In a previous article, I listed emerging technologies in churches. Today, I focus on communications and practices that are declining to the point of non-existence. Your church might still use some of these, but if the trends continue, you won’t be using them for long.

Technological advancements and cultural changes have ushered in new practices in church communications. As a result, these seven practices are not only being replaced, they are dying.

  1. Clip Art. Thanks to the rise of easy-to-use and affordable graphic design, many churches have all but done away with clip art. What was once a staple of church bulletins has been replaced in many instances by designs that look professional and stylish.
  2. Bad Fonts. We all know the names—Papyrus, Comic Sans, Copperplate Gothic, and Algerian. If you do any kind of design work, you’re cringing right now. I know the Golden State Warriors have almost singlehandedly made Copperplate Gothic cool again, but there’s no reason to use any of these. With free Google Fonts and scores of free or cheap font websites at your disposal, there’s no need for your church to use trite, overused fonts in anything that you design or print.
  3. Printed and Mailed Newsletters. Speaking of which, if you’re still printing and mailing church newsletters, you’re in the minority. Email newsletters have all but replaced the printed and mailed church newsletter. They are quicker to deliver, cheaper to produce, and are often more effective in communicating information to your congregation.
  4. Verbal Announcements. Of the items on this list, verbal announcements are dying the slowest death. But many churches are opting for video announcements or slides in lieu of taking time out of a worship service for someone to give the announcements.
  5. Phone Trees. Social media, email newsletters, and texting have all but eliminated phone trees. What would possibly take hours in the past can now be accomplished in an instant through one mass text or email.
  6. Church Facebook Groups. When Facebook first began offering pages and groups, many churches set up groups in lieu of pages. That’s been corrected over the past few years. Facebook groups are still used, but typically it’s not the main, outward-facing presence a church has on Facebook.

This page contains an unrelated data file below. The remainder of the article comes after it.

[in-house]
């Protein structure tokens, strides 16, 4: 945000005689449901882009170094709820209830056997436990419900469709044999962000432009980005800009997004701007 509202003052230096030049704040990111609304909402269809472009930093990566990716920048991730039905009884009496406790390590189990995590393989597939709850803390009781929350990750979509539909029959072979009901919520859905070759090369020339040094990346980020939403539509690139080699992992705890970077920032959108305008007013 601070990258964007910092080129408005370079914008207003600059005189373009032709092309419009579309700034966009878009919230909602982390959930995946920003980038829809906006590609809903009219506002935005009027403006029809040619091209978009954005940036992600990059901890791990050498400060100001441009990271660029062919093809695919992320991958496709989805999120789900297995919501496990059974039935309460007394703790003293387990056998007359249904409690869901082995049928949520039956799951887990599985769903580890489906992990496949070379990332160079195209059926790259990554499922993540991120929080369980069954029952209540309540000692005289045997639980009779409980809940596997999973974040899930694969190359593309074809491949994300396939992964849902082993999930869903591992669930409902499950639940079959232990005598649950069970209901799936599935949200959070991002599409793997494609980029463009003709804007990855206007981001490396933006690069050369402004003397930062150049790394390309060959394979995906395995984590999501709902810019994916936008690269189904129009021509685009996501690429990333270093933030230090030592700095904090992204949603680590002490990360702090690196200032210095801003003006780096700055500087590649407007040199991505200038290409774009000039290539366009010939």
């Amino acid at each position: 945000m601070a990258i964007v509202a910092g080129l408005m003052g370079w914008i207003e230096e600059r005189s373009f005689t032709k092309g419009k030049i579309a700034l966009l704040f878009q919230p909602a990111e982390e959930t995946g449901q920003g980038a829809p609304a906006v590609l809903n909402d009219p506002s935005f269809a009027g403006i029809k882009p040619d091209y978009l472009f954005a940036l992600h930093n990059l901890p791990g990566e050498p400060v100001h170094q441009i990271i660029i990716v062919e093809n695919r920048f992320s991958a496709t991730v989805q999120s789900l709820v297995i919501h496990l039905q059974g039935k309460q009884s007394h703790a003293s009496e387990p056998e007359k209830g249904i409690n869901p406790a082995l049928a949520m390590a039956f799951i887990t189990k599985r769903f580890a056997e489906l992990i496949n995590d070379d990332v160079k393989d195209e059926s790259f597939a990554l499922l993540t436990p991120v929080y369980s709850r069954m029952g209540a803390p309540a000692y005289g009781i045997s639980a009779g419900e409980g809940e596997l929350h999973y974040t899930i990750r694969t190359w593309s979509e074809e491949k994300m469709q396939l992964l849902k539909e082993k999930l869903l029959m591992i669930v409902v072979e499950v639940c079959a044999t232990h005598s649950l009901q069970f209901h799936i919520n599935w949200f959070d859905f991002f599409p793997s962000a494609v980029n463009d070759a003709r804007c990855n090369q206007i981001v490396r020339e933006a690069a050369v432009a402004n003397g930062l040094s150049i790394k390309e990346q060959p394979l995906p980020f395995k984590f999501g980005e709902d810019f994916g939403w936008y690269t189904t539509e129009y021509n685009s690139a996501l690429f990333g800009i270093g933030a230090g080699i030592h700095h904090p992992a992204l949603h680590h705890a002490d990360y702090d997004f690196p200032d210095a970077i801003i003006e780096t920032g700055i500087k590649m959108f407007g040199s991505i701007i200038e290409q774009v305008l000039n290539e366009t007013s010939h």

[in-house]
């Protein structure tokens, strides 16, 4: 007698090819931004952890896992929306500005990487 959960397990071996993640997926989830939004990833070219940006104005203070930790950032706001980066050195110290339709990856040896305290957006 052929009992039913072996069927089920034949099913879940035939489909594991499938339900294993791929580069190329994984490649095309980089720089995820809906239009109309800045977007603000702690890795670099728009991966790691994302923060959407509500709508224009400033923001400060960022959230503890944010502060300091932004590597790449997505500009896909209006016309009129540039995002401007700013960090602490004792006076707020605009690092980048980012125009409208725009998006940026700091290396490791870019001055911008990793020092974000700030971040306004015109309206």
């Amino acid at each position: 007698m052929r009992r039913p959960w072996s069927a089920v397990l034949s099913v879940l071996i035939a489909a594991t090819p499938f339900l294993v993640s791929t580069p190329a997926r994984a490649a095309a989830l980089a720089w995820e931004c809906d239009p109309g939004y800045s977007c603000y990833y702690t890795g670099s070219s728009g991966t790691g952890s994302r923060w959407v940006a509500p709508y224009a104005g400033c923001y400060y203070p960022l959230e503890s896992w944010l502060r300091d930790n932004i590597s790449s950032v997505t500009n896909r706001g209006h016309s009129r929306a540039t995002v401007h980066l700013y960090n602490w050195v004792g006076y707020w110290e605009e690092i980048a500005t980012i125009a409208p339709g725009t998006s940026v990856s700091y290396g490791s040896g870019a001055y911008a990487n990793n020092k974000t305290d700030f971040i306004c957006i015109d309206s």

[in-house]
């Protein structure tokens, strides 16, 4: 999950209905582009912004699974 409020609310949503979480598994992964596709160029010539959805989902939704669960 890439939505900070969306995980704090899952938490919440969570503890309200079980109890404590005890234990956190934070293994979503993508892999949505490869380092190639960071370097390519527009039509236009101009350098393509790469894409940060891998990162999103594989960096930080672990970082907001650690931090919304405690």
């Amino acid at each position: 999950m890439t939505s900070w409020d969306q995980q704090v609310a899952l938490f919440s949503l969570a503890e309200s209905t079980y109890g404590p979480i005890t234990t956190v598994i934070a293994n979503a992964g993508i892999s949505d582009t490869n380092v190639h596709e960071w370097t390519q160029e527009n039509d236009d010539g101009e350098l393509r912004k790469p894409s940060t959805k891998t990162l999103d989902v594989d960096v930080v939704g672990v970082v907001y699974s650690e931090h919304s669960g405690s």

7. Signup Forms. Online registration and payment systems have contributed to the death of signup forms. I can remember tables of signup forms from when I was a kid. Now, my church has several online forms where I can register my kids for events, sign up for Wednesday night dinner reservations, or pay for a book to use in my small group.

These seven practices served us well over the years—with the possible exceptions of clip art and bad fonts—but are now dying. Many church members may lament the loss of these practices. However, I’m confident that church communications are better off because we’ve improved these practices and—in many instances—left them for dead.

Does your church still use any of these? Are there other church communications practices not listed here which are also dying?

Article originally posted here.

Written by Jonathan Howe. He serves as Director of Strategic Initiatives at LifeWay Christian Resources, the host and producer of Rainer on Leadership and SBC This Week, and the managing editor of LifeWayPastors.com. Jonathan writes weekly at ThomRainer.com on topics ranging from social media to websites and church communications. Connect with Jonathan on Twitter at @Jonathan_Howe.

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